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Originally posted by Ilyich
reply to post by silent thunder
Just giving ya'll a what's up from Beautiful British Columbia, Canada. It's lush, green, our produce is ripe, our fruit juicy, the rivers and lakes have been at record levels, and we've had plenty of rain. What does this mean? Stop going to war with people and causing violence and you'll get some rain. lol. I really don't know why You're suffering from a drought but if god was going to punish anyone, well I don't need to say anything else.
Originally posted by mytheroy
reply to post by Grumble
If you really want to know how bad it is, just look what our farmers have to say
Originally posted by truthinfact
If this global warming continues like it is, Canada may be more fertile than ever.
Weeks of drought have turned much of Ontario’s prime agricultural land into a dust bowl. And it is corn farmers, especially in the southwest and eastern parts of the province, who have been the hardest hit.
Even though the size of North African reserves is uncertain, Australia’s agricultural systems are nevertheless inextricably bound to Morocco and Western Sahara. We are heavily dependent on political stability in that region for a secure phosphate supply. A disruption to the supply of phosphate rock from the Western Sahara could result in an agricultural crisis in this country and internationally. A reliance on other countries to supply our phosphorus, especially where that supply is unstable, increases Australia’s economic and nutritional vulnerability. Consequently, a food-secure future for Australia is by no means guaranteed.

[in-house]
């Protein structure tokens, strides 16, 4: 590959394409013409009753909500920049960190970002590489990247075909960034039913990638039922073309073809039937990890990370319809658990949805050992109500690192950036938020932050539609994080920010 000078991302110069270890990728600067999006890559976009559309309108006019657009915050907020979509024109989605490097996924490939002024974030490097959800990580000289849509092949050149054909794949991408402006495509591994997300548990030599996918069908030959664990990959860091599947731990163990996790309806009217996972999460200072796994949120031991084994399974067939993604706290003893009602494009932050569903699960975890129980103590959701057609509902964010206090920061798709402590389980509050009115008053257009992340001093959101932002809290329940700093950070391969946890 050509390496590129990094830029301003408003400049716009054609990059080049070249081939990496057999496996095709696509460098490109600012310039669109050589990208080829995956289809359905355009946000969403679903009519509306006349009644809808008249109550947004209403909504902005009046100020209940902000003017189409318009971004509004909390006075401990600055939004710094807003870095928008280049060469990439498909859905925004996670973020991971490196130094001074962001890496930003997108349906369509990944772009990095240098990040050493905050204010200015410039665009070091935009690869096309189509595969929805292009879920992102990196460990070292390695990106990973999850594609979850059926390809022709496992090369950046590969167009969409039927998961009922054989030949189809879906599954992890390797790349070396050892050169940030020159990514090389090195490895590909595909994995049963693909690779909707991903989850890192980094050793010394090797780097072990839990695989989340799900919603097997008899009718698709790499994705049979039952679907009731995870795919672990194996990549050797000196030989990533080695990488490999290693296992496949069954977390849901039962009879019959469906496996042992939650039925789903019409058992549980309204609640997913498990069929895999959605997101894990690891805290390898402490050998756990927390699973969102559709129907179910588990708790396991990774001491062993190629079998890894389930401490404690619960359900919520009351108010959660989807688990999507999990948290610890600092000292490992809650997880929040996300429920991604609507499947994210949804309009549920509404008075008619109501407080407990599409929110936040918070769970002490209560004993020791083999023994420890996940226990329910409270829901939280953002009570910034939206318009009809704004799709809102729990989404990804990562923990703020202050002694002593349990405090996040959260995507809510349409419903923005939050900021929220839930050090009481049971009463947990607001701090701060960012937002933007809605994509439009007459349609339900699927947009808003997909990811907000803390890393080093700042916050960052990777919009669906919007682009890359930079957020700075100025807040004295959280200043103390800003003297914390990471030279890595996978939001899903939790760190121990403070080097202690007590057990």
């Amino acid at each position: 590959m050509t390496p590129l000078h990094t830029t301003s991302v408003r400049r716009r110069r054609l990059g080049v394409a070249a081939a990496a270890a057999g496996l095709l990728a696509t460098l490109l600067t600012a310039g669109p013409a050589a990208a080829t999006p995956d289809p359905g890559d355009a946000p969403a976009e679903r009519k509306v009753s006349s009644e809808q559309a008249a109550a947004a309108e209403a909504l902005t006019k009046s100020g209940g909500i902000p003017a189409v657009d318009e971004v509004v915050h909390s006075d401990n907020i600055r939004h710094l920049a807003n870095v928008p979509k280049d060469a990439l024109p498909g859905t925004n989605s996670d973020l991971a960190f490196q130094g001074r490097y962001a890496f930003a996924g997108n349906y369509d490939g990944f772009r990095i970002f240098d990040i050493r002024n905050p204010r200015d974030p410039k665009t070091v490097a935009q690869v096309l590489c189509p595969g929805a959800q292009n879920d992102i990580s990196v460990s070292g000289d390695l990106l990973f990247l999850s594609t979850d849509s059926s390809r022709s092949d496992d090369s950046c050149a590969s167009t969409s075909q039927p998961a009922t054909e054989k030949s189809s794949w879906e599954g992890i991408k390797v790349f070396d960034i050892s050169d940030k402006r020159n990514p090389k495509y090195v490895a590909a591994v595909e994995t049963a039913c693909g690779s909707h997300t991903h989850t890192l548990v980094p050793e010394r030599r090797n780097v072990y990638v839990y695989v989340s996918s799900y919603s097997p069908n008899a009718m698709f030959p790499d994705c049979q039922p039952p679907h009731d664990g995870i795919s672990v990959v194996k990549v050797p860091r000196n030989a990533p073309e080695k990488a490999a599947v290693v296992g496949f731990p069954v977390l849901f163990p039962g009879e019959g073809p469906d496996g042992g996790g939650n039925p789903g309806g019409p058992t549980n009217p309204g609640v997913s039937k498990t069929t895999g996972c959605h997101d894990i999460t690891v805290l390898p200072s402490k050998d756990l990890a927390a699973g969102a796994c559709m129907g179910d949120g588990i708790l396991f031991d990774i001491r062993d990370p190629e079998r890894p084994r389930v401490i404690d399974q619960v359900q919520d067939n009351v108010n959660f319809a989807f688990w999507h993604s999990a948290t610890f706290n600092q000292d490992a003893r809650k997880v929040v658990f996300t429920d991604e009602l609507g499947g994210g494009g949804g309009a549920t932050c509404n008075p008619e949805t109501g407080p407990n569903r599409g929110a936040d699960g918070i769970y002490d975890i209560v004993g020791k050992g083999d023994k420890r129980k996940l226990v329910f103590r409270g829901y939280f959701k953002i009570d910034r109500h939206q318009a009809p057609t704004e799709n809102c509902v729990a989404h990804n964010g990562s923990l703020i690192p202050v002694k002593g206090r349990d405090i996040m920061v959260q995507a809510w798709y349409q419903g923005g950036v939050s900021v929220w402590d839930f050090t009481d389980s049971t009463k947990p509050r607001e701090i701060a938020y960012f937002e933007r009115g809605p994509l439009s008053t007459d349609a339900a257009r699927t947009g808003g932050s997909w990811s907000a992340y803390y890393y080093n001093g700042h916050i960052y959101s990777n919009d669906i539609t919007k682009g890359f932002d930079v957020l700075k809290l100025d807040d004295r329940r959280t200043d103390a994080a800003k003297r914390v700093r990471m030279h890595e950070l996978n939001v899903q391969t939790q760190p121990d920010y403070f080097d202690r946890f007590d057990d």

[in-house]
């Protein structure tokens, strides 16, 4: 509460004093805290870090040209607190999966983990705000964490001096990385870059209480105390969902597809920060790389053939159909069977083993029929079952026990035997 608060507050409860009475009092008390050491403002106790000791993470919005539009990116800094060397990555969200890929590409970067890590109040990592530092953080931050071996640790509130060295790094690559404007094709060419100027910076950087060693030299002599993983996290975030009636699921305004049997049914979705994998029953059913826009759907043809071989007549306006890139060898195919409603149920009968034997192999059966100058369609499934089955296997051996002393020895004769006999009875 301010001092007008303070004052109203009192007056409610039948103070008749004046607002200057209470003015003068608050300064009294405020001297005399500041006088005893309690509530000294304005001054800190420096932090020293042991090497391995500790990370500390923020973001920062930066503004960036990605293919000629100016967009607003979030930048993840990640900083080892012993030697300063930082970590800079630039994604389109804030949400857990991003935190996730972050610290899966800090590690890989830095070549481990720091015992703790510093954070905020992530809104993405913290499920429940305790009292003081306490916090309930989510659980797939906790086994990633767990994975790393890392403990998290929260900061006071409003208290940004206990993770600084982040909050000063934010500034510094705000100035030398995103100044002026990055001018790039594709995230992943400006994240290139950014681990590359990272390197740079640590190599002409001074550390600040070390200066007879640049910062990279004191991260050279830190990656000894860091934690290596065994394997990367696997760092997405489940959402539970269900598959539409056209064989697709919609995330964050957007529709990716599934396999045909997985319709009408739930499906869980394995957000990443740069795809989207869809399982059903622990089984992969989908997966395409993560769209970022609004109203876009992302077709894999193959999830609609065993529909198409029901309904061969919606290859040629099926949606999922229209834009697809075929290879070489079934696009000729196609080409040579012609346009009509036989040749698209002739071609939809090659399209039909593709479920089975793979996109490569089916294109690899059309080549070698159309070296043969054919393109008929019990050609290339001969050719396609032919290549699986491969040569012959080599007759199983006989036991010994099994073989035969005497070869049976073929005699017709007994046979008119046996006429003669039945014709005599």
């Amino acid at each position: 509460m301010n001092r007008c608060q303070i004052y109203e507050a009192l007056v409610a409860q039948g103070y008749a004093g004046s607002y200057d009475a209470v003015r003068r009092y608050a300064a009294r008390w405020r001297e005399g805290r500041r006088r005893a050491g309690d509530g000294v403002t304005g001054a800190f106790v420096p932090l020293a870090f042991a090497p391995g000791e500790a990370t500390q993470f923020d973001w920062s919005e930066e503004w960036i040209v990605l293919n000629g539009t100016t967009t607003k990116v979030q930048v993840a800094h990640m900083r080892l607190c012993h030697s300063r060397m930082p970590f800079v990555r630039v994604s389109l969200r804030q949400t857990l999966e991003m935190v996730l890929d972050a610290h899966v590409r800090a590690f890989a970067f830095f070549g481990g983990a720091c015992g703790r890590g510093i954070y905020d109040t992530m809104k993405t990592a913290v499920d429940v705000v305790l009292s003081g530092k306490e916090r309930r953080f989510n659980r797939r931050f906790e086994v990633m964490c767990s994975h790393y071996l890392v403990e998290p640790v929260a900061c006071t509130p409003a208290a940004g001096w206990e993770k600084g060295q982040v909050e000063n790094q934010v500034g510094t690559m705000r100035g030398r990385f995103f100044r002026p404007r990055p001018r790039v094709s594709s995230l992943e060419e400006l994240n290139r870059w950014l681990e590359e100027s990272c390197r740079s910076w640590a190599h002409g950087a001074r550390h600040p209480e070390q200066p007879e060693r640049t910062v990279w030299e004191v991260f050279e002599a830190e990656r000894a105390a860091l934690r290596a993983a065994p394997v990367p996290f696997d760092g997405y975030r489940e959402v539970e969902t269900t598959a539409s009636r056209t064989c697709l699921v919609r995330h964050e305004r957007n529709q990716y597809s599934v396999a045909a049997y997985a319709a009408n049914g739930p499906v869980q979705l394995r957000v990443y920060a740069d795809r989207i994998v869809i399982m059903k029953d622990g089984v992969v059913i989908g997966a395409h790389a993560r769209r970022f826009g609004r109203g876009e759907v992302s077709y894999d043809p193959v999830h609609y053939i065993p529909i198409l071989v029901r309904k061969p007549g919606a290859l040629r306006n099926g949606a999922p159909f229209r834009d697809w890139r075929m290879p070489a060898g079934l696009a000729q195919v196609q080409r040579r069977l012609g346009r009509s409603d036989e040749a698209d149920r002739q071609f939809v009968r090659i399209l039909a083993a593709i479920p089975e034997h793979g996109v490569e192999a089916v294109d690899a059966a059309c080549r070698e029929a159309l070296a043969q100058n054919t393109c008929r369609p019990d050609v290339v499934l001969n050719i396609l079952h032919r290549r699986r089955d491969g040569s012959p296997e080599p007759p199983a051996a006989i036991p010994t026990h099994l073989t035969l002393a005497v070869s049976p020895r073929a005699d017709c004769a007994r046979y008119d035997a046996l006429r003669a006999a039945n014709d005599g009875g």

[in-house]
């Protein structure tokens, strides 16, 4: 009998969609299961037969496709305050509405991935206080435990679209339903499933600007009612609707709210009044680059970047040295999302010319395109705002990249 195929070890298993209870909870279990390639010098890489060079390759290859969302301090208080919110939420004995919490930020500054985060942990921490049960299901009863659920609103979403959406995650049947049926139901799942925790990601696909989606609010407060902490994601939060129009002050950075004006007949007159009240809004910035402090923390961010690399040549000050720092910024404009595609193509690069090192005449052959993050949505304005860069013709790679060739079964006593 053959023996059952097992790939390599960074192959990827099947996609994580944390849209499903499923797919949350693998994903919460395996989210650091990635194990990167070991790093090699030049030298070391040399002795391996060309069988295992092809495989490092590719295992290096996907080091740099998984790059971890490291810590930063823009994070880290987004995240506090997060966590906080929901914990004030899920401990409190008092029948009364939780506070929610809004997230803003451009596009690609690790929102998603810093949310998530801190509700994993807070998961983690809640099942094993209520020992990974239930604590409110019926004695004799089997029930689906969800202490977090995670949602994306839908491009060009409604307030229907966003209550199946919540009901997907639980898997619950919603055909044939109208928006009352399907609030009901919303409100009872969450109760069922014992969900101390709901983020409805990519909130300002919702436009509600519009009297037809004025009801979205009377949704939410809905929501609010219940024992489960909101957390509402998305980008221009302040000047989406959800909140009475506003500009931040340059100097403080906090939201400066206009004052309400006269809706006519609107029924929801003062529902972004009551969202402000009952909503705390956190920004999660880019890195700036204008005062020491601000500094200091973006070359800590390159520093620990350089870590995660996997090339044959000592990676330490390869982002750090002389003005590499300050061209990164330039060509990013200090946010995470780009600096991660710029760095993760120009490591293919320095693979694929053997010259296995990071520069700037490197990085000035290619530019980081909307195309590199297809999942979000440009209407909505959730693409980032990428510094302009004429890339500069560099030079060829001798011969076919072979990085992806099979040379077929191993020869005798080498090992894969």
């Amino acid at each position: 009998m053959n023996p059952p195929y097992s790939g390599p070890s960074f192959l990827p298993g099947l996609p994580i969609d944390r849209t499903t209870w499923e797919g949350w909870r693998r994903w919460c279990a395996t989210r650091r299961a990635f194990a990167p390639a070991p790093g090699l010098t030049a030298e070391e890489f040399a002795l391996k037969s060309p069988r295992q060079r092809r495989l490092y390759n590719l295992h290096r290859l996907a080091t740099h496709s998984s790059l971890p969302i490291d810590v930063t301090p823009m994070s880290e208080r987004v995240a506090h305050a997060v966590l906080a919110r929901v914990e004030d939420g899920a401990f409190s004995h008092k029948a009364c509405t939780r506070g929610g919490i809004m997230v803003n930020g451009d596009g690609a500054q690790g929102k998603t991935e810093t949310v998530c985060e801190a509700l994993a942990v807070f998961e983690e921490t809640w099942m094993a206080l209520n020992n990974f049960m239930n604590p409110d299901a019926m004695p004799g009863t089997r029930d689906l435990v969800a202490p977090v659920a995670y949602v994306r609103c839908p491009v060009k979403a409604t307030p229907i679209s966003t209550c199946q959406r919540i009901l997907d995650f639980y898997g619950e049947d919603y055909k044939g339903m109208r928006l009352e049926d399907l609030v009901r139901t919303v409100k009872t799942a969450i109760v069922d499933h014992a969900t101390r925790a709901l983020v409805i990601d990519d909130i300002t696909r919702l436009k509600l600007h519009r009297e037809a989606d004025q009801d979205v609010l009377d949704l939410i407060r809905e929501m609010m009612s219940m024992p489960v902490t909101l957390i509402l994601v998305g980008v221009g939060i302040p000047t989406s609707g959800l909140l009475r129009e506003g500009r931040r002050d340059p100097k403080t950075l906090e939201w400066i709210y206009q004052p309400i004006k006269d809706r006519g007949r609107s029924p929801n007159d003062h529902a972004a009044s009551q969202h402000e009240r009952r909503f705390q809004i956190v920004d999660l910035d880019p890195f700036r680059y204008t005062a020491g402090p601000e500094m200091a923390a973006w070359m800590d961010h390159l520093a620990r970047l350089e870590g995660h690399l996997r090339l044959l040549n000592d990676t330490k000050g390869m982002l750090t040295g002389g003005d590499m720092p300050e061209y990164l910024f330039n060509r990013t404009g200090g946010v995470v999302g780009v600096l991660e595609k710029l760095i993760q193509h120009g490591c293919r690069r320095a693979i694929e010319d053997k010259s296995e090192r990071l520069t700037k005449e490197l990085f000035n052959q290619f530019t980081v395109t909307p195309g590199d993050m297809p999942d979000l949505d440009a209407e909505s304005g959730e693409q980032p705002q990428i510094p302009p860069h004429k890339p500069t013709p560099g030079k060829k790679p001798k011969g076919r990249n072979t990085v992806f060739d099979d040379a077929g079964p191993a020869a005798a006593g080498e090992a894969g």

If you wanted to really mess with the world’s food production, a good place to start would be Bou Craa, located in the desert miles from anywhere in the Western Sahara. They don’t grow much here, but Bou Craa is a mine containing one of the world’s largest reserves of phosphate rock. Most of us, most days, will eat some food grown on fields fertilized by phosphate rock from this mine. And there is no substitute.
The world is not about to run out of phosphate. But demand is rising, most of the best reserves are gone, and those that remain are in just a handful of countries. Dana Cordell of Linkoping University in Sweden, who runs an academic group called the Global Phosphorus Research Initiative, says we could hit “peak phosphorus” production by around 2030.
Composting crop residues would be a good way of recycling this valued nutrient back into the soil, cutting the need for new applications of fertilizer — so would capturing some of the 3 million tons of phosphorus that cycles through human bodies annually, after being consumed in our food. Cordell says we should give top priority to recycling our urine, which contains more than half of all the phosphorus that we excrete.